Giulio della Torre of Verona was one of the four sons of the celebrated anatomist Girolamo (1444-1506) and Beatrice Benintendi. He was a lawyer by profession, lecturer in civil law at Padua and member of the College of Judges at Verona. In 1508 the Senate of Venice invested Giulio with the county of Cona. He was podestà of Peschiera in 1509 and was part of a group sent from Verona to congratulate Doge Antonio Grimani on his election to office in 1521.
Giulio was a humanist and may have invented, with his brothers, the decorative program for the tomb of his father and his brother Marcantonio, which was executed probably in 1516-1521 by the sculpture Andrea del Riccio (1470-1532) in the church of San Fermo Maggiore, Verona. It is possible that Riccio gave some instruction to Giulio.
There are twenty-five signed medals by Giulio and a further seven attributed to him. The only dated ones are from 1519 and 1529. The sitters for the medals include himself; his father, who died in 1506; his brother Marcantonio, who died in 1511; and Giulio's father-in-law, Guidantonio de' Maffei. The other sitters are mainly bourgeois figures, such as family members and friends. The portraits are a little clumsy in realization and generally are uncomfortably located within the roundel. The reverses, however, are often free inventions by the artist -- the medals have a naive beauty as truly amateur works of art. The reverses are, with only three exceptions, all humanist in type.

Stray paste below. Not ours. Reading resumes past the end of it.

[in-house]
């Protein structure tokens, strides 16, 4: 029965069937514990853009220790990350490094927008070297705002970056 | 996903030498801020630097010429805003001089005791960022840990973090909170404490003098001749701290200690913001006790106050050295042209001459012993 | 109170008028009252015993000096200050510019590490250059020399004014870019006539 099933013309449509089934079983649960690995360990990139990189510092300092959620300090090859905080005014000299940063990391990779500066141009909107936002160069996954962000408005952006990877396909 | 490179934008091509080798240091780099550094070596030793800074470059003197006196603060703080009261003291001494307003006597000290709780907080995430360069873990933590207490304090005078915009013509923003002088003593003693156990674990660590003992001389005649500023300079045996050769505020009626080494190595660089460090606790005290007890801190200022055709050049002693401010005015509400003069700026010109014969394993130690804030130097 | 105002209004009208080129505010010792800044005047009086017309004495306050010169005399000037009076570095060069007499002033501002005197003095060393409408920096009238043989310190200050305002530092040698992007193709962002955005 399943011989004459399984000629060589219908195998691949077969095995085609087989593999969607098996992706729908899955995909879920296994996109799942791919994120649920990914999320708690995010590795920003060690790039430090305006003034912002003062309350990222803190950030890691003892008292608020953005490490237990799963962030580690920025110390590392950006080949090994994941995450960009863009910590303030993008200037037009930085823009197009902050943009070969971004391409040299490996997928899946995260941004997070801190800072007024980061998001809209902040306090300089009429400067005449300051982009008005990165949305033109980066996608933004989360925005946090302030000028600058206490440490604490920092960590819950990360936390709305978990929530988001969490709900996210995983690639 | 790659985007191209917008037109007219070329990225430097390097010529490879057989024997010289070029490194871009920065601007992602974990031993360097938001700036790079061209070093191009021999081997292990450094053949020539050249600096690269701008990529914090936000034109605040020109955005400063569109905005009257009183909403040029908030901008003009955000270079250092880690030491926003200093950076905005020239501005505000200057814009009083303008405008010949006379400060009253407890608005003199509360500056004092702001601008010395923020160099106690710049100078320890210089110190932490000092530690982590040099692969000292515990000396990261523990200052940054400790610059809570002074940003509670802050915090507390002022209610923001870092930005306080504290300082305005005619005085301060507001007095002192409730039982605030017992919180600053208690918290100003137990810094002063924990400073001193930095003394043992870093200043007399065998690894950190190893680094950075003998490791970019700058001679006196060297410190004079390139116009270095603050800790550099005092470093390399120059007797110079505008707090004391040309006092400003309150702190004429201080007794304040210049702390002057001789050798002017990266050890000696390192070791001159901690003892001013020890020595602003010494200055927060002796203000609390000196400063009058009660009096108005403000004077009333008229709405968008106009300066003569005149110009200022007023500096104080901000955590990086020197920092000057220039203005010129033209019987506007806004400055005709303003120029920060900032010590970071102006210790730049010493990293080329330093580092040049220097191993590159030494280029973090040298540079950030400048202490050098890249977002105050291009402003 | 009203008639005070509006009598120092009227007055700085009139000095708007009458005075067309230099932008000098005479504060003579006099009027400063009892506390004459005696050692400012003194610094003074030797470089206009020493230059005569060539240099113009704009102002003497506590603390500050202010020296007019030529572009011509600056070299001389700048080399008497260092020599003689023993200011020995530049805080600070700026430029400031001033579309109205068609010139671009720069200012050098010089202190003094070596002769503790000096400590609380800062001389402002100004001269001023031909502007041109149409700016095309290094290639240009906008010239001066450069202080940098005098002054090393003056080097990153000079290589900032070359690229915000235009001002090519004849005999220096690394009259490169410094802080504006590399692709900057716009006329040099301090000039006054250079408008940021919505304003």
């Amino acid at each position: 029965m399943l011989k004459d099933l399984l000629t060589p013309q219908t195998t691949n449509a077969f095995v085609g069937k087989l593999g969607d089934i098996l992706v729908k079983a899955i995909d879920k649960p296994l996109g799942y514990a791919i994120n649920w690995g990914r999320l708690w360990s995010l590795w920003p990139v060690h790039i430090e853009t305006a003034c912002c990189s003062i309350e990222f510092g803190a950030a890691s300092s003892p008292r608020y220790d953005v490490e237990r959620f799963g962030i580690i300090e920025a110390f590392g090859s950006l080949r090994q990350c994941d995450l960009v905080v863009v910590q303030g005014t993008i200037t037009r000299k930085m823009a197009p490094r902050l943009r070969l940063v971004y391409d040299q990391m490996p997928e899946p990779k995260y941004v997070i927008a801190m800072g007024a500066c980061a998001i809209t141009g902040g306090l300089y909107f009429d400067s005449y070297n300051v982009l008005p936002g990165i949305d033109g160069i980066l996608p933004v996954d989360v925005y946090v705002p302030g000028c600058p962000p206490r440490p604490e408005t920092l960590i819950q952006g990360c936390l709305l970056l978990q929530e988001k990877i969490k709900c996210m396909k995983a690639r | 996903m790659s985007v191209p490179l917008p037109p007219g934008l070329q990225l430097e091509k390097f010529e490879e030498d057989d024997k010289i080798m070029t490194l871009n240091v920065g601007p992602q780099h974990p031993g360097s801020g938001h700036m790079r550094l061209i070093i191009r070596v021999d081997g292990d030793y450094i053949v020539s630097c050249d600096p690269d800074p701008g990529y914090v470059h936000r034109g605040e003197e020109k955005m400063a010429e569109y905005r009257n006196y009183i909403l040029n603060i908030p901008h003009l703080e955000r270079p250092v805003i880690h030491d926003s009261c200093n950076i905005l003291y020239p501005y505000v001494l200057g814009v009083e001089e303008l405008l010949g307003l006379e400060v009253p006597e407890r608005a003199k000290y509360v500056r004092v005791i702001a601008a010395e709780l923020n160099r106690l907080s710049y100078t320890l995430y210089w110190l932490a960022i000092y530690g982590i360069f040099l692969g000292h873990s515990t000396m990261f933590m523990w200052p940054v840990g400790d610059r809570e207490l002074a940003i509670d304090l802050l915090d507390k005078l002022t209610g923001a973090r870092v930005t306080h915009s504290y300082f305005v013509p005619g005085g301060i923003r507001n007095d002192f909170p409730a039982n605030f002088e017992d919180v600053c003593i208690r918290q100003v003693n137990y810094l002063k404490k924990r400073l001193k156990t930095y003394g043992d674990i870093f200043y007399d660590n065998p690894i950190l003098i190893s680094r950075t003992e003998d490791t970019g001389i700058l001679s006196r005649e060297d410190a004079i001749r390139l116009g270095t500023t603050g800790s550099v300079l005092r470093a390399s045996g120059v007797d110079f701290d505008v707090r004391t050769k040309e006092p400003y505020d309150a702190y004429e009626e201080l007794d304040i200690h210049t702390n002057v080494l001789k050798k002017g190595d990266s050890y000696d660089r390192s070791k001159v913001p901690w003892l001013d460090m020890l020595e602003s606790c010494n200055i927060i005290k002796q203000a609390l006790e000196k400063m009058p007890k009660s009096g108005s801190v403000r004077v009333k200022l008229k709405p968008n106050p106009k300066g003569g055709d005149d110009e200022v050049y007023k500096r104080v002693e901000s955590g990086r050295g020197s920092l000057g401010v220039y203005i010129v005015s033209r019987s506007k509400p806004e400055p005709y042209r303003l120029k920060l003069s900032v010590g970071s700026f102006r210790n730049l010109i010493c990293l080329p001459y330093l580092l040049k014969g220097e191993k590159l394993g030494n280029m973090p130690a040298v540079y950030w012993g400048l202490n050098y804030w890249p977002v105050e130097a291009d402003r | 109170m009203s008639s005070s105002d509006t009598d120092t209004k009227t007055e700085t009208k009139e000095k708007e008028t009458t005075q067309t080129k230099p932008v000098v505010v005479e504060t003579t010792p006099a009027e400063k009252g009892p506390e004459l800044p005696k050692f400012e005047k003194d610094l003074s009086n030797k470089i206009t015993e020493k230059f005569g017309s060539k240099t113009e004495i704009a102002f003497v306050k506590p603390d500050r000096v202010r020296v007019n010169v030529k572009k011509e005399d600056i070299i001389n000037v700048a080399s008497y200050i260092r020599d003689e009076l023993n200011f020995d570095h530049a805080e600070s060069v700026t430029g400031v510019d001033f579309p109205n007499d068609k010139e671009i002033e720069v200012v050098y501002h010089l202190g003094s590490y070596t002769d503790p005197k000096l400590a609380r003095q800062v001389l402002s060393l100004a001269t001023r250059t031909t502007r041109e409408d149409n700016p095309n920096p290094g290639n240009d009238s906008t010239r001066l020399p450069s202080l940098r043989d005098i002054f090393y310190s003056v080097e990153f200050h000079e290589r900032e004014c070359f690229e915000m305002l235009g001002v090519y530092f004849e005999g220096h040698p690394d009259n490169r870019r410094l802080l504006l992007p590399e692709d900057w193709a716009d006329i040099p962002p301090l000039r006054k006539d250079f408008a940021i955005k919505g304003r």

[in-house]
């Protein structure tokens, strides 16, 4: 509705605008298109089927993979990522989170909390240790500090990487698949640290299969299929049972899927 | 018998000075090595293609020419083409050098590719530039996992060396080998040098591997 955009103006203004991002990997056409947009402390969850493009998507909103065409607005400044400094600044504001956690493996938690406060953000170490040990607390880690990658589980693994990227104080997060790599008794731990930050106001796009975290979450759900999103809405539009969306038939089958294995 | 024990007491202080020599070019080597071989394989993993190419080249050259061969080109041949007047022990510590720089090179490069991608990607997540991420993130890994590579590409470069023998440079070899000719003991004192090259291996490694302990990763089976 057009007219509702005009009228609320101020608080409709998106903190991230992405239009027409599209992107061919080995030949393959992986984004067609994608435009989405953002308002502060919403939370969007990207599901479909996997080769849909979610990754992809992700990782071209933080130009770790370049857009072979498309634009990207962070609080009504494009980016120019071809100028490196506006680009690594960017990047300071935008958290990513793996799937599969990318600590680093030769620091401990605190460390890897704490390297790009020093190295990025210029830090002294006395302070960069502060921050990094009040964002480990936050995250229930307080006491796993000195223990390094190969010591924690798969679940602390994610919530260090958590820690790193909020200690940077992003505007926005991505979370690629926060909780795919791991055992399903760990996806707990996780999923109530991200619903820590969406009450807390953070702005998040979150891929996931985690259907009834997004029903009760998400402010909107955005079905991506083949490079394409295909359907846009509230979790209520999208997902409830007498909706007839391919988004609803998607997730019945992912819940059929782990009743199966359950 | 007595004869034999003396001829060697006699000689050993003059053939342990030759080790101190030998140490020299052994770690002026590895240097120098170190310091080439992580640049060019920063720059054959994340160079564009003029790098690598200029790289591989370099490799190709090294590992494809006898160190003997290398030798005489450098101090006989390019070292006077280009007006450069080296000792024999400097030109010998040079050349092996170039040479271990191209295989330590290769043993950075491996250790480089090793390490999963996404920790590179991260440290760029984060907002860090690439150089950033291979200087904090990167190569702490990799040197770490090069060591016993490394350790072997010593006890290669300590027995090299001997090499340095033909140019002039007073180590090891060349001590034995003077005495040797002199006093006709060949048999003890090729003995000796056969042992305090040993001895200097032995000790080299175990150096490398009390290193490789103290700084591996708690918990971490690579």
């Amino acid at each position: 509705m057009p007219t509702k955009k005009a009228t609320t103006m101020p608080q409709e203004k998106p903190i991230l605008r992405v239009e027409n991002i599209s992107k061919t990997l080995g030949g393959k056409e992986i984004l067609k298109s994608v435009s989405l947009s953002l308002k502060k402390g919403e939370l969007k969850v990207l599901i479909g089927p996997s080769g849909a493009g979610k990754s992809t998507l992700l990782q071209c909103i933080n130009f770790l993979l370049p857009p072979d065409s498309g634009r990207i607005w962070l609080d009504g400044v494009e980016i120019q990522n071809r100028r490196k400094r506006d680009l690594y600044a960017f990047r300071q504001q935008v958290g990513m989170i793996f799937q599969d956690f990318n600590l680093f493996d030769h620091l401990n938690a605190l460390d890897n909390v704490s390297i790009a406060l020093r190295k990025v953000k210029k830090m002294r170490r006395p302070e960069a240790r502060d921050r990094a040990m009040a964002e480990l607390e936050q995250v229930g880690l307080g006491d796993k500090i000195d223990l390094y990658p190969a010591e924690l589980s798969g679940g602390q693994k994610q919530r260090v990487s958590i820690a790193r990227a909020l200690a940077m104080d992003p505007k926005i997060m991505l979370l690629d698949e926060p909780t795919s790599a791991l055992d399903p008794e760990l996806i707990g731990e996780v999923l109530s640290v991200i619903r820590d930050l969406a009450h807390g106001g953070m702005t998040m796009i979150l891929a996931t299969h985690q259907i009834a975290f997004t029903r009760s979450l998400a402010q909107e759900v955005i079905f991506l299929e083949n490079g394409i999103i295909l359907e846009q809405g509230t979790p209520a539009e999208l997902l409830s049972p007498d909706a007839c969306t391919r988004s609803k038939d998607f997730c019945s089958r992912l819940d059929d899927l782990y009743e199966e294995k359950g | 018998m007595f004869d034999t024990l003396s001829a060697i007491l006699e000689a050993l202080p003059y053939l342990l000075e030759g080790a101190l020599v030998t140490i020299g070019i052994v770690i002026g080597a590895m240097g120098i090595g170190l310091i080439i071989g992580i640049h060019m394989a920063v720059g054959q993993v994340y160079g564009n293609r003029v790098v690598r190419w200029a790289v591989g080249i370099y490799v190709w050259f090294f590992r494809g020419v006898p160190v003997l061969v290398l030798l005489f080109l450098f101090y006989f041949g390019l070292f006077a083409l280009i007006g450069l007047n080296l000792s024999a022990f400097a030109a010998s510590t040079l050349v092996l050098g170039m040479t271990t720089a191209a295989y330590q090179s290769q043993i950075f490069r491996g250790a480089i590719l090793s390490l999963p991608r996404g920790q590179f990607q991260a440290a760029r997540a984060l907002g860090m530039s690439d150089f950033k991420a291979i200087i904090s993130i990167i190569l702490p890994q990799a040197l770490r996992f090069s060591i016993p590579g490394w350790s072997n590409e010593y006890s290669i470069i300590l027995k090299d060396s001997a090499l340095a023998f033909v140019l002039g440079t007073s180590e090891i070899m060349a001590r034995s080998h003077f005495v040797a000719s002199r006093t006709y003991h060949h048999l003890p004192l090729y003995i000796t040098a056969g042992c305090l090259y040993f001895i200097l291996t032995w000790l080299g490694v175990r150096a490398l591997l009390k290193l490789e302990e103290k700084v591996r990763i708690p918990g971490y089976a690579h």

The last record of Giulio is the publication of a tract by him, dedicated to his sister, Paolina, in 1531.
 Anthony Radcliffe, The Genius of Venice 1500-1600, eds. Jane Martineau and Charles Hope, exh. cat., Royal Academy of Arts, London, 1983: 372-374, sculptures nos. 17-18.
 George Francis Hill in Ulrich Thieme and Felix Becker, eds., Allgemeines Lexicon der Bildenden Künstler, 17 vols., Leipzig, 1907-1950: 33(1939):296.
[This is the artist's biography published in the NGA systematic catalogue of Renaissance medals.].